Asset Reconstruction Company
#GS-3 #ECONOMY #REFINANCING MEASURES
RBI extends fresh support of 50,000 cr. to NABARD, others ,To help mitigate the impact of the pandemic and aid economic revival, the RBI would extend fresh support of 50,000 crore to the All India Financial Institutions for new lending in FY22.
- An SLF of 10,000 crore will be extended to the National Housing Bank for one year to support the housing sector.
- SIDBI will be provided ₹15,000 crore under this facility for up to one year for funding of ,micro, small and medium enterprises (MSMEs). All three facilities will be available at the prevailing policy repo rate.
- Signalling the importance of Asset Reconstruction Companies (ARCs) to deal with bad loans, the RBI would constitute a committee to undertake a comprehensive review of the working of ARCs in the financial sector ecosystem and recommend suitable measures for enabling such entities to meet the growing requirements of the financial sector.
- While ARCs had grown in number and size, their potential for resolving stressed assets was yet to be realised fully.
- A six-month extension to September 30 for Priority Sector Lending (PSL) classification for lending by banks to NBFCs for ‘on-lending’ to sectors that contribute significantly to the economy in terms of export and employment - has been approved.
- This would provide an impetus to NBFCs providing credit at the bottom of the pyramid.
Asset Reconstruction Company
- In the Budget 2021-22, Asset Reconstruction Company (ARC) have been proposed to be set up by state-owned and private sector banks, and there will be no equity contribution from the government.
- The ARC, which will have an Asset Management Company (AMC) to manage and sell bad assets, will look to resolve stressed assets of Rs. 2-2.5 lakh crore that remain unresolved in around 70 large accounts.
- This is being considered as the government's version of a bad bank.
About the Asset Reconstruction Company (ARC):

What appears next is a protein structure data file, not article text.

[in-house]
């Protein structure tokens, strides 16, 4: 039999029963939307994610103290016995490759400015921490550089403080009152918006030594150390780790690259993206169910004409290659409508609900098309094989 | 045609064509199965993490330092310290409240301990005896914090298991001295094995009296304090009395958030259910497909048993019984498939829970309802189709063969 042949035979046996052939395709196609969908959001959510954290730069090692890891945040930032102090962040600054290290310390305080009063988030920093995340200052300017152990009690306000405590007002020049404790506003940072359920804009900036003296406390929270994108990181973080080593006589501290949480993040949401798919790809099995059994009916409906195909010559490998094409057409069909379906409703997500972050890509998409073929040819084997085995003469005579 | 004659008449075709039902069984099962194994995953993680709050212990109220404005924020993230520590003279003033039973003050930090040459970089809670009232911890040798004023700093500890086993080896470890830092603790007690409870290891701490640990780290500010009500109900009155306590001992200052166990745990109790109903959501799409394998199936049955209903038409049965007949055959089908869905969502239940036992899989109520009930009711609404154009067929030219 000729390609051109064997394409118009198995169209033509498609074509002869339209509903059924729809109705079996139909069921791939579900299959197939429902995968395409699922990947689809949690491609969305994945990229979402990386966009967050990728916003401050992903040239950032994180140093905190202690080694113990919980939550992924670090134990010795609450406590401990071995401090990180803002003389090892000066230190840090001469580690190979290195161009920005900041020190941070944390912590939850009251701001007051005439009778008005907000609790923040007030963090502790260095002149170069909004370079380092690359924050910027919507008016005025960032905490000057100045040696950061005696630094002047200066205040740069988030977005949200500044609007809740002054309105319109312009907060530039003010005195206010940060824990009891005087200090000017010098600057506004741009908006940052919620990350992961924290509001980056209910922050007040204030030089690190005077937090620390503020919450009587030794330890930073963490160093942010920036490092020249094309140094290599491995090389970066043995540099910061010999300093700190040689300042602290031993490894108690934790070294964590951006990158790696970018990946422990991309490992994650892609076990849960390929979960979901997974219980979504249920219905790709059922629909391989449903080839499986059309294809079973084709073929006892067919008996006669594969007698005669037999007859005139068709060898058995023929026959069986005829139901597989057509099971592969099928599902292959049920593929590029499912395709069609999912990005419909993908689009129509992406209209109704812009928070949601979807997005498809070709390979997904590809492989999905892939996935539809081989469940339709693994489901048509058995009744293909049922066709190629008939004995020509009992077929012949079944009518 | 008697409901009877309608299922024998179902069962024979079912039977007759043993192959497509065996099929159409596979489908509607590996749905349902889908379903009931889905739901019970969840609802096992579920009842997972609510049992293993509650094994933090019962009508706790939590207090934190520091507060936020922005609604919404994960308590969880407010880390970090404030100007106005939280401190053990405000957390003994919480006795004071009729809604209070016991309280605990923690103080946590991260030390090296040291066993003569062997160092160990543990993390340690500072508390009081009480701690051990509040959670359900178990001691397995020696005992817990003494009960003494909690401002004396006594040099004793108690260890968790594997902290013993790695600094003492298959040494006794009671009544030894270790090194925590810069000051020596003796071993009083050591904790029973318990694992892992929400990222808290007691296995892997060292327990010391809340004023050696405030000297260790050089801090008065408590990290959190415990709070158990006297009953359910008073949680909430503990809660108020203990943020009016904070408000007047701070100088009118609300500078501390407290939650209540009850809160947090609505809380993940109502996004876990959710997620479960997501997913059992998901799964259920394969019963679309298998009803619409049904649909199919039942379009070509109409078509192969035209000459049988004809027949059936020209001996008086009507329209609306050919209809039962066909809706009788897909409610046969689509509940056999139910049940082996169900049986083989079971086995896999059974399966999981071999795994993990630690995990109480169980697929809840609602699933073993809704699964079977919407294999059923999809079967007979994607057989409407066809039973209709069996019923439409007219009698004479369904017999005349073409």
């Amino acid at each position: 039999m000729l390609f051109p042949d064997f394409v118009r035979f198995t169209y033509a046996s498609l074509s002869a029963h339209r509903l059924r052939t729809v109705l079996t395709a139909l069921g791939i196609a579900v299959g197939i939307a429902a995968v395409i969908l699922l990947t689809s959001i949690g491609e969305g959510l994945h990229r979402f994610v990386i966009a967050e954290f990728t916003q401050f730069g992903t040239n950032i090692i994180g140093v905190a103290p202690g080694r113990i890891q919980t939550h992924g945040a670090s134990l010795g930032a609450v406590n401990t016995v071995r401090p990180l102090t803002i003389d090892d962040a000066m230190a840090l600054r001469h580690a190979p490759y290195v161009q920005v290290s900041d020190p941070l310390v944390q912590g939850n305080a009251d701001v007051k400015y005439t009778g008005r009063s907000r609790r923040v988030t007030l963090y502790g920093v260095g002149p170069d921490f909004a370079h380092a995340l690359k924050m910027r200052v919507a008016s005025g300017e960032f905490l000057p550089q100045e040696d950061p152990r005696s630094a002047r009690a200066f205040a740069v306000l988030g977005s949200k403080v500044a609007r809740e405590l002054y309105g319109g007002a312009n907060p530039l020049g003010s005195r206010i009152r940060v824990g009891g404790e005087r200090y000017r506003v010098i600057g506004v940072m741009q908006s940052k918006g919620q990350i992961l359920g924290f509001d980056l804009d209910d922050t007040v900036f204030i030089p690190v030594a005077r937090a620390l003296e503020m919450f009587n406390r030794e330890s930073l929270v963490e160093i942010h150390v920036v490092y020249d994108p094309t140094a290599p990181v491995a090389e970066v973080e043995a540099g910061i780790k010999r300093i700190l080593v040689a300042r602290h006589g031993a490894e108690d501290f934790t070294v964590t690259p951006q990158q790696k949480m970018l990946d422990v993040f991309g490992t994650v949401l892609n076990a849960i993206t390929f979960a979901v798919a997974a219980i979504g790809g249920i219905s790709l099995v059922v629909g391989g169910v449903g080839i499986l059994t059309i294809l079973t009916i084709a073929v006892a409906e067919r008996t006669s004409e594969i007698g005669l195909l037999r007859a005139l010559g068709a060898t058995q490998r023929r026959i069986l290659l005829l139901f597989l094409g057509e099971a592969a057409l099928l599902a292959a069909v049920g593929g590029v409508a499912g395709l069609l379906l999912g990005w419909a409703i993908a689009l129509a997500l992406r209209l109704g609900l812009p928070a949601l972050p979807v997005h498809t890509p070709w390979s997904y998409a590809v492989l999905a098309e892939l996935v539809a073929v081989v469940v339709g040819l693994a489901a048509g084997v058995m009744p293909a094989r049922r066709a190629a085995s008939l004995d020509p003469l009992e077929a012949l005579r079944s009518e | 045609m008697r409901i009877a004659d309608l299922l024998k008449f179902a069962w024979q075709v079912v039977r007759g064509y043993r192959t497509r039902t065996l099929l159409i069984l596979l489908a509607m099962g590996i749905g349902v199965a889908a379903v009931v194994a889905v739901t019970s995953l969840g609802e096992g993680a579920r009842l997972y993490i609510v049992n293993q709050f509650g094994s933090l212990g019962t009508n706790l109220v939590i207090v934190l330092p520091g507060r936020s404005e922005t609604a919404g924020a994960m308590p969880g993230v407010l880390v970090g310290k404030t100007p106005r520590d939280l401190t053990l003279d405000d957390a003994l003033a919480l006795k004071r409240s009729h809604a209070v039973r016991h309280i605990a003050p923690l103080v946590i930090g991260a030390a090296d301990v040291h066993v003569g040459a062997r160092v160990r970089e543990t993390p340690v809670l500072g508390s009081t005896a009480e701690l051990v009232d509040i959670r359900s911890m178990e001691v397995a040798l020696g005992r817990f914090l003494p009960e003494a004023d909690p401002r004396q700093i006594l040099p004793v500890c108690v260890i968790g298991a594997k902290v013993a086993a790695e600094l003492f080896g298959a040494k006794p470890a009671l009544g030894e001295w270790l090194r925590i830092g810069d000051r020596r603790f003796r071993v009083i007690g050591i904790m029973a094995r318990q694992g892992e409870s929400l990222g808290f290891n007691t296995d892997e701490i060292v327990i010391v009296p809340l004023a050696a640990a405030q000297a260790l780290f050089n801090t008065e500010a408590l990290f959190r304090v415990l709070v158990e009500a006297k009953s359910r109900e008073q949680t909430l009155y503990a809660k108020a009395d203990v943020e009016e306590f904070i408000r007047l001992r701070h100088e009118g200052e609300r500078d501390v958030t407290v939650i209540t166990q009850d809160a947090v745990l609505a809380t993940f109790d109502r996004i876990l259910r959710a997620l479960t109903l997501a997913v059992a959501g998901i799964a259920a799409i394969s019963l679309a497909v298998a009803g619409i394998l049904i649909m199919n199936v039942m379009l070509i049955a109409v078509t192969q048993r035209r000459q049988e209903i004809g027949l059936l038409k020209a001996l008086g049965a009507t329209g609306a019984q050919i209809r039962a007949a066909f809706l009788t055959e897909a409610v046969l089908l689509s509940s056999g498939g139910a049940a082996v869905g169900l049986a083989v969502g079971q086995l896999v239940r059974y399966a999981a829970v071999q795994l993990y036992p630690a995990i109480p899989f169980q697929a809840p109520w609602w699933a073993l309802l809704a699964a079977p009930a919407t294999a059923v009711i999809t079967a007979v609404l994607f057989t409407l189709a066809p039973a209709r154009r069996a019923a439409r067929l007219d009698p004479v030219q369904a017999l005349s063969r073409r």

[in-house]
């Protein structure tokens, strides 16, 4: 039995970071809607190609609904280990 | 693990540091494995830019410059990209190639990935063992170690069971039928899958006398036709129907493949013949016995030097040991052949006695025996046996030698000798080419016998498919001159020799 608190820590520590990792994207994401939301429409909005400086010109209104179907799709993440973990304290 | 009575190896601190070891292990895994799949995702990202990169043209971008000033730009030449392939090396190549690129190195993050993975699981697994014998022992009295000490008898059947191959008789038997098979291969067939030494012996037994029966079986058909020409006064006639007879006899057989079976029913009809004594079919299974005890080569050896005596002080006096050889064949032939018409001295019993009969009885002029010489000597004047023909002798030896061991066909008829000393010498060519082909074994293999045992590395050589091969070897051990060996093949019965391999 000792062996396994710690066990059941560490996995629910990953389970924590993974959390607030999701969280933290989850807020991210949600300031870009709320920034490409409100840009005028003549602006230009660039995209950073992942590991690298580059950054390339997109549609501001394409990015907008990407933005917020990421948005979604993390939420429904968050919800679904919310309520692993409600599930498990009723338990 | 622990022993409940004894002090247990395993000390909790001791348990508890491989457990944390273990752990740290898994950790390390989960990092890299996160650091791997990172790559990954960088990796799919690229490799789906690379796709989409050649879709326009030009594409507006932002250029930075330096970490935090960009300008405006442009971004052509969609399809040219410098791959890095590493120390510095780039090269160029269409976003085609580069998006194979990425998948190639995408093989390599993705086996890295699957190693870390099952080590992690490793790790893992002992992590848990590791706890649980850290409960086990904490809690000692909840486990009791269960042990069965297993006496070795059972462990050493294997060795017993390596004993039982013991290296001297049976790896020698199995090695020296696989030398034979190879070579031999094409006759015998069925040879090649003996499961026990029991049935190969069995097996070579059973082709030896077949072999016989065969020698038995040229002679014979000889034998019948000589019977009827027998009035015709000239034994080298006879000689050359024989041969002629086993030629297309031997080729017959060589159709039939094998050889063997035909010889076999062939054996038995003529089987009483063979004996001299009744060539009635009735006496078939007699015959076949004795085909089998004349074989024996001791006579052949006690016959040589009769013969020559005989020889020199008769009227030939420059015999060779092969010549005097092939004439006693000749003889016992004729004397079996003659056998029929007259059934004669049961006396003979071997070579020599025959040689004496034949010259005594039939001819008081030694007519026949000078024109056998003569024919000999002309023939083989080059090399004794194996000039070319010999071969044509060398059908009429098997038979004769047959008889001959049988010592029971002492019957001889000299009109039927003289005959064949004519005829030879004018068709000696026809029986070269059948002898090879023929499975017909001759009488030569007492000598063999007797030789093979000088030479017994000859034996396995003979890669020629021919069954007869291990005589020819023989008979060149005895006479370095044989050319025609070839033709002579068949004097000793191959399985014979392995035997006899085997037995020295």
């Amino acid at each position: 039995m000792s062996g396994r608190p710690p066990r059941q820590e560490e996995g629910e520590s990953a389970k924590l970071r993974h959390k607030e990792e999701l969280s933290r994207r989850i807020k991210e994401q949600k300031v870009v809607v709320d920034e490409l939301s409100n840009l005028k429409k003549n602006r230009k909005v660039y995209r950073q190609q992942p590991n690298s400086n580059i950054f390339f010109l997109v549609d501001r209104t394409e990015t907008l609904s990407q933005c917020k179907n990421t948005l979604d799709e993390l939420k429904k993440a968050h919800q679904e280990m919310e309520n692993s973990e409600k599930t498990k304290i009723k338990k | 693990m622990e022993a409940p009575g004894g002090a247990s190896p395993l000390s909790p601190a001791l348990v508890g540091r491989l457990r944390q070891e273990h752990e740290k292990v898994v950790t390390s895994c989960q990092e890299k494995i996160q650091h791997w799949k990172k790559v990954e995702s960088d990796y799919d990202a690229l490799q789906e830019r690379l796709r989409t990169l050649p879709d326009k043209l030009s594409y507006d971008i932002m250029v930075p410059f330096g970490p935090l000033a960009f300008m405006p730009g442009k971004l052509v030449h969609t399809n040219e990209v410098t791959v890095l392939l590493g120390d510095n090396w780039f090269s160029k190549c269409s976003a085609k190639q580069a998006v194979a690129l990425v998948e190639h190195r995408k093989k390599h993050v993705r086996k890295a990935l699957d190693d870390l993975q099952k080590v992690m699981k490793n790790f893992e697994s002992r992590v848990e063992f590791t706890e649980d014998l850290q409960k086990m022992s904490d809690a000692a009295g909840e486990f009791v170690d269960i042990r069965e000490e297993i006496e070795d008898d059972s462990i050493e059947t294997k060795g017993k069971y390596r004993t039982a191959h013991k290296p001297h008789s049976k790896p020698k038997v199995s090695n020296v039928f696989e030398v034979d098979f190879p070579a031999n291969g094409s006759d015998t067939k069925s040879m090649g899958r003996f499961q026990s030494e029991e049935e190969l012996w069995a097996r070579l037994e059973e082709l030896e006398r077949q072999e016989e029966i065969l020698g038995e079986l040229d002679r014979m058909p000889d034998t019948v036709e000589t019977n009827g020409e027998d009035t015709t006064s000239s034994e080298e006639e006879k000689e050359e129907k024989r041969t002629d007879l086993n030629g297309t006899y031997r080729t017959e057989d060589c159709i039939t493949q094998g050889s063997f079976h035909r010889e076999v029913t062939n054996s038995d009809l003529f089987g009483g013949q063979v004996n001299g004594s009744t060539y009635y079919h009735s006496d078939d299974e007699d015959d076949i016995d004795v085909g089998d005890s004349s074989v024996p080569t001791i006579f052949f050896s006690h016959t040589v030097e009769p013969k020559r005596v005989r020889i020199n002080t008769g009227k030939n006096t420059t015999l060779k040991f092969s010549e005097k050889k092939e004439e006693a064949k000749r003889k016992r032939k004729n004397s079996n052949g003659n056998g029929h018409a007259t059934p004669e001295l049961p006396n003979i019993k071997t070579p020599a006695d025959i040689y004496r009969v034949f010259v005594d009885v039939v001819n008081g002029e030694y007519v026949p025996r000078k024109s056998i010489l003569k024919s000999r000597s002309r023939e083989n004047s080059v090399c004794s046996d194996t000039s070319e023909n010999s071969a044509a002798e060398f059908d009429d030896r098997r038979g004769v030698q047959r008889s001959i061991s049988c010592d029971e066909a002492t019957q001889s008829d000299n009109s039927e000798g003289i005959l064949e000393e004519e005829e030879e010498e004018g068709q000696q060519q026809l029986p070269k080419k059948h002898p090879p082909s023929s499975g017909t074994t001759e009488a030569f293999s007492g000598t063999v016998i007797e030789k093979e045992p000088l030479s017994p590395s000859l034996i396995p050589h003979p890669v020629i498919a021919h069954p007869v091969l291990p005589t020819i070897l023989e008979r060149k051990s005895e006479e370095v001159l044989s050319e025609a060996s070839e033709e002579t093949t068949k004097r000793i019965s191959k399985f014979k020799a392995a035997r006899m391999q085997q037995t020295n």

- It is a specialized financial institution that buys the Non Performing Assets (NPAs) from banks and financial institutions so that they can clean up their balance sheets.
- This helps banks to concentrate in normal banking activities. Banks rather than going after the defaulters by wasting their time and effort, can sell the bad assets to the ARCs at a mutually agreed value.
- The Securitization and Reconstruction of Financial Assets and Enforcement of Security Interest (SARFAESI) Act, 2002 provides the legal basis for the setting up of ARCs in India.
- The SARFAESI Act helps reconstruction of bad assets without the intervention of courts. Since then, a large number of ARCs were formed and were registered with the Reserve Bank of India (RBI) which has got the power to regulate the ARCs.
Capital Needs for ARCs:
- As per amendment made in the SARFAESI Act in 2016, an ARC should have a minimum net owned fund of Rs. 2 crore.
- The RBI raised this amount to Rs. 100 crore in 2017. The ARCs also have to maintain a capital adequacy ratio of 15% of its risk weighted assets.
- Risk-weighted assets are used to determine the minimum amount of capital that must be held by banks and other financial institutions in order to reduce the risk of insolvency.
About the new ARC:
- Of the existing ARCs, only 3-4 are adequately capitalised, while the more-than-dozen remaining are thinly capitalised - necessitating the need to set up a new structure to resolve stressed assets urgently.
- In a report released by Reserve Bank of India (RBI), it was said that banks' gross non-performing assets may rise to 13.5% by September 2021, from 7.5% in September 2020 under the baseline scenario.
- The transfer of stressed assets to the ARC will happen at net book value, which is the value of assets minus provisioning done by banks against these assets. This could enable the banks to alleviate its losses from NPAs - a part of stressed assets.
- The bank will get 15% cash and 85% security receipts against bad debt that will be sold to the ARC.
- Security Receipts (SR) are issued by ARCs, when Non-Performing Assets (NPAs) of commercial banks (CB) or financial institutions (FI) are acquired by the ARCs for the purpose of recovery.
- As per extant instructions, investment in SRs is restricted to the Qualified Institutional Buyers (QIBs), as defined by SARFAESI Act 2002.
SORCE: THE HINDU